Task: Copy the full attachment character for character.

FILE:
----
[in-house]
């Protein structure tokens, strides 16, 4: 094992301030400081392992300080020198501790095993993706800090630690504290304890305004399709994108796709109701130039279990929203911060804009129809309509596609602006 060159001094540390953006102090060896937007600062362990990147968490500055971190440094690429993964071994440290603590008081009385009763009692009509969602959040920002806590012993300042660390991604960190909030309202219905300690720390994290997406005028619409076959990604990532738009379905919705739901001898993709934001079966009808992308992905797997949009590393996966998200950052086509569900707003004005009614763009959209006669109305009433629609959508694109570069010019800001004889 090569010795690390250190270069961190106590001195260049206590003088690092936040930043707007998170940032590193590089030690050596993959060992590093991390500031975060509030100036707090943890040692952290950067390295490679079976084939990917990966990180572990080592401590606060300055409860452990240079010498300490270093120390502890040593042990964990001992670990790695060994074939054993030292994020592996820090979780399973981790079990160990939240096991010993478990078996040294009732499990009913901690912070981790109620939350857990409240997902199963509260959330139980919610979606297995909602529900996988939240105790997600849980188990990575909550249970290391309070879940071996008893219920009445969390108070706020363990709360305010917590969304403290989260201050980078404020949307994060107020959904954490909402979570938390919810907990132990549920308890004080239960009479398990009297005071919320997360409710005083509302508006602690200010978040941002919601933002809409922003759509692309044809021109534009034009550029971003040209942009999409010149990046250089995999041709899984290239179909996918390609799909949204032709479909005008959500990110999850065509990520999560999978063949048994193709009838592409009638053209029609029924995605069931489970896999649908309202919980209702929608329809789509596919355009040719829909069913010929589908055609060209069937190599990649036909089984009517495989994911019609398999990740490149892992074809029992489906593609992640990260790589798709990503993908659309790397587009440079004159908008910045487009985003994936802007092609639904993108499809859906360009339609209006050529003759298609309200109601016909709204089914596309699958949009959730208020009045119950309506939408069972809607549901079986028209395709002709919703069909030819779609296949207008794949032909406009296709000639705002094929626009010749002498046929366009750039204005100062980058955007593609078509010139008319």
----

[in-house]
């Protein structure tokens, strides 16, 4: 094992301030400081392992300080020198501790095993993706800090630690504290304890305004399709994108796709109701130039279990929203911060804009129809309509596609602006 060159001094540390953006102090060896937007600062362990990147968490500055971190440094690429993964071994440290603590008081009385009763009692009509969602959040920002806590012993300042660390991604960190909030309202219905300690720390994290997406005028619409076959990604990532738009379905919705739901001898993709934001079966009808992308992905797997949009590393996966998200950052086509569900707003004005009614763009959209006669109305009433629609959508694109570069010019800001004889 090569010795690390250190270069961190106590001195260049206590003088690092936040930043707007998170940032590193590089030690050596993959060992590093991390500031975060509030100036707090943890040692952290950067390295490679079976084939990917990966990180572990080592401590606060300055409860452990240079010498300490270093120390502890040593042990964990001992670990790695060994074939054993030292994020592996820090979780399973981790079990160990939240096991010993478990078996040294009732499990009913901690912070981790109620939350857990409240997902199963509260959330139980919610979606297995909602529900996988939240105790997600849980188990990575909550249970290391309070879940071996008893219920009445969390108070706020363990709360305010917590969304403290989260201050980078404020949307994060107020959904954490909402979570938390919810907990132990549920308890004080239960009479398990009297005071919320997360409710005083509302508006602690200010978040941002919601933002809409922003759509692309044809021109534009034009550029971003040209942009999409010149990046250089995999041709899984290239179909996918390609799909949204032709479909005008959500990110999850065509990520999560999978063949048994193709009838592409009638053209029609029924995605069931489970896999649908309202919980209702929608329809789509596919355009040719829909069913010929589908055609060209069937190599990649036909089984009517495989994911019609398999990740490149892992074809029992489906593609992640990260790589798709990503993908659309790397587009440079004159908008910045487009985003994936802007092609639904993108499809859906360009339609209006050529003759298609309200109601016909709204089914596309699958949009959730208020009045119950309506939408069972809607549901079986028209395709002709919703069909030819779609296949207008794949032909406009296709000639705002094929626009010749002498046929366009750039204005100062980058955007593609078509010139008319």